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Can Parks Make Kids Better at Math?

Next City – Rachel Dovey

“Kids need parks — from obesity and asthma rates to psychological indicators, research repeatedly shows that green space has a tremendous impact on children’s health. But could trees, swings and bike paths also make kids good at math?” (more)

Exploring nature could make your kids more empathetic

The Toronto Star – Kitson Jazynka

“Earlier this year, I wrote about what kids should do if they found a baby bird on the ground. The idea for the story came from an experience I had with my sons last summer, when we discovered a robin’s nest in a holly bush. The fragile home, stitched together with twigs and lined with dried grass, clung to a prickly-leafed branch near the busy bus stop at the edge of our yard in Washington. We watched the parents deliver dangling worms to the babies, snapped pictures from a distance, fretted through heavy rainstorms and, when they finally grew feathers and disappeared, wondered whether the little birds would make it to adulthood.” (more)

A 30-minute lesson can connect young people to nature, preserve for others

Medical X-Press – Jennifer Cruden

“A 30-minute educational lesson about the importance of leaving what you find during outdoor experiences helps young people feel more connected to nature and results in children being less likely to take natural items home as souvenirs, according to a study conducted at Outdoor School, a residential program run by Penn State’s Shaver’s Creek Environmental Center. The study, conducted by Penn State researchers and the Leave No Trace Center for Outdoor Ethics, supports the notion that young people who undergo basic education about the importance of leaving natural settings as they found them for others to enjoy and to preserve natural habitats can lead to behavior changes.” (more)

Deepening Students’ Connection to Nature

Edutopia – Sarah Keel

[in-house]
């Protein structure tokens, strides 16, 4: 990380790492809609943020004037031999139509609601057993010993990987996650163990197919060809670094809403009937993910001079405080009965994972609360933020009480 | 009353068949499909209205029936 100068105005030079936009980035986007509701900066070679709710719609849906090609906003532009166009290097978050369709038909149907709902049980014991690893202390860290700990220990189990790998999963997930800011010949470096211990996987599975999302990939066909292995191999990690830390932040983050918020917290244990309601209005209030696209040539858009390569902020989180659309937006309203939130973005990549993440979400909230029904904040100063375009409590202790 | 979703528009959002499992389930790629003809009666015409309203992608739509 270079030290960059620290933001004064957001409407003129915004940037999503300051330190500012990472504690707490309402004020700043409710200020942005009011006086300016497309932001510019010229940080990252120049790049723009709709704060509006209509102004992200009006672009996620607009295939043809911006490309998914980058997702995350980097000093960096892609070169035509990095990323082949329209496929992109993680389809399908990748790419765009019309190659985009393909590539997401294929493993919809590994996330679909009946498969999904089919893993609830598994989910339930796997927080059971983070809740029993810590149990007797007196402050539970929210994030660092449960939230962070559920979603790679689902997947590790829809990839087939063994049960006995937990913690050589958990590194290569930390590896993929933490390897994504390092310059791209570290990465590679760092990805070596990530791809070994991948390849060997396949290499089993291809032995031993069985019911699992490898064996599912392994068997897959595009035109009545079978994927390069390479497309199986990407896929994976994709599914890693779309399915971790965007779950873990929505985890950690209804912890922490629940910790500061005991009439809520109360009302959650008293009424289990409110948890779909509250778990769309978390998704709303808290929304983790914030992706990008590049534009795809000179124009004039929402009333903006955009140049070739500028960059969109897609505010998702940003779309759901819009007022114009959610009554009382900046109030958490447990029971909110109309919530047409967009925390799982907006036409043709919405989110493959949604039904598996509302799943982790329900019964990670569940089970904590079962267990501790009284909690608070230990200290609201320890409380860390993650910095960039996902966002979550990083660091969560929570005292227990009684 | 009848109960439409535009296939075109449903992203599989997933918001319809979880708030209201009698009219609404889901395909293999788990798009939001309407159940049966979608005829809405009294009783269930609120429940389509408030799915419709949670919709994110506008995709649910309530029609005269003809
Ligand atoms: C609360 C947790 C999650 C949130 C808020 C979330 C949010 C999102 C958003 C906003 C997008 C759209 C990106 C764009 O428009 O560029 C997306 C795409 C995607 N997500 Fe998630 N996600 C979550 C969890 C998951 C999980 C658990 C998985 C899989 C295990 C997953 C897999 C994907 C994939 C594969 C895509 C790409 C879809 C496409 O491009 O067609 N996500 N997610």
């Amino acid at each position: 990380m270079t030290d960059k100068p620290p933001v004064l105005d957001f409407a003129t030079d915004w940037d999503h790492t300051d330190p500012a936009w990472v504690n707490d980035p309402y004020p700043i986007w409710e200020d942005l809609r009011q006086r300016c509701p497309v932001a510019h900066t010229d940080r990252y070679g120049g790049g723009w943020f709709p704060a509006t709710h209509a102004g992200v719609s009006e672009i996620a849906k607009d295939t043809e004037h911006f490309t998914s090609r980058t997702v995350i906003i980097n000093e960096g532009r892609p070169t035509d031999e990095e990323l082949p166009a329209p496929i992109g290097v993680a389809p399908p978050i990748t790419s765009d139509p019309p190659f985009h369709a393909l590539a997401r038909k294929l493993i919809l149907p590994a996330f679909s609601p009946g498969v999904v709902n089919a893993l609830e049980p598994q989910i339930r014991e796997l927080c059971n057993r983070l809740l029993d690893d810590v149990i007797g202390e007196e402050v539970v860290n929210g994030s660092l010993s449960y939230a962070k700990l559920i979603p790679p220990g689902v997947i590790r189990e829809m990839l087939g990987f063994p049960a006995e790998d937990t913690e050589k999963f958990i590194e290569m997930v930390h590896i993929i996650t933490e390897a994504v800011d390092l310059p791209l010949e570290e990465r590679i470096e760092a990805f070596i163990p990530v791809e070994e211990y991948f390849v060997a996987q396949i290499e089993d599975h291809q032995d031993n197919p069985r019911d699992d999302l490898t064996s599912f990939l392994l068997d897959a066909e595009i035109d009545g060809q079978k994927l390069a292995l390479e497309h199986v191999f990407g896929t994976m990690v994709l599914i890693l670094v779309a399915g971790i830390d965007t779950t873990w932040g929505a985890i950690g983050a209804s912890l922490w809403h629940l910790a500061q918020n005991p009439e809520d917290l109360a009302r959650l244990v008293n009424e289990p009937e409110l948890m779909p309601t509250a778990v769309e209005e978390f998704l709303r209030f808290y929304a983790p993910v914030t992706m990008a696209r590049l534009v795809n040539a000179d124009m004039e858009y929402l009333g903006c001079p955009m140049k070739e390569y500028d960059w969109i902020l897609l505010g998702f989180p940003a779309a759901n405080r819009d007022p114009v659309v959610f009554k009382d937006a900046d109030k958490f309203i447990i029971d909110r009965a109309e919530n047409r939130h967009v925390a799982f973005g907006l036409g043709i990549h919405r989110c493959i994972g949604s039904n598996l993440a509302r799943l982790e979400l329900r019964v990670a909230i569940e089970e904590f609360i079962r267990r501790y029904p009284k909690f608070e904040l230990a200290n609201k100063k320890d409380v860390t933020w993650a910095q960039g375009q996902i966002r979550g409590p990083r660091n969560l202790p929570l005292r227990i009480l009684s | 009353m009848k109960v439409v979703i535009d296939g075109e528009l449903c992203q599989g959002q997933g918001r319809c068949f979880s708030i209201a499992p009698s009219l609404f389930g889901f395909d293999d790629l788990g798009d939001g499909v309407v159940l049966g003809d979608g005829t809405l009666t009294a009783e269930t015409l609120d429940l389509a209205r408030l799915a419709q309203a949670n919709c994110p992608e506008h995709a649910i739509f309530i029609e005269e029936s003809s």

“Children today seem to spend less and less time outdoors, due to the pull of technology, busy family lives, and safety concerns…This disconnect has dire consequences for children in the areas of health, communication skills, and academics. And children who spend more time connecting to nature in meaningful ways are more likely to develop pro-environmental attitudes. In order to inspire the next generation of environmental stewards, children need to spend time in and engage with nature.” (more)

Outdoor Learning Expert: Enhance Student Motivation

Education World – Sarah W. Caron

“In the book Moving the Classroom Outdoors, author Herbert Broda provides real-life examples of how teachers can effectively incorporate outdoor learning into their lessons. Moving the Classroom Outdoors retails for around $23 and is available on the Stenhouse Publishers Web site. Broda teaches education at Ashland University in Ohio. Though he’s a professor now, he began his teaching career in grade schools” (more)

Improving children’s access to nature starts with addressing inequality

The Guardian – Anna Leach

“With children now better at identifying Pokémon characters than common species of British plants and wildlife, there are concerns that we are increasingly losing touch with nature. In January, the UK government announced it would set £10m aside for outdoor learning – part of a 25-year environment plan that includes a pledge to “encourage children to be close to nature, in and out of school, with particular focus on disadvantaged areas”. Worries about children becoming disconnected from nature are not new. A 2016 study by Natural England found that more than one in nine children had not set foot in a park, forest or other natural environment over the previous year.” (more)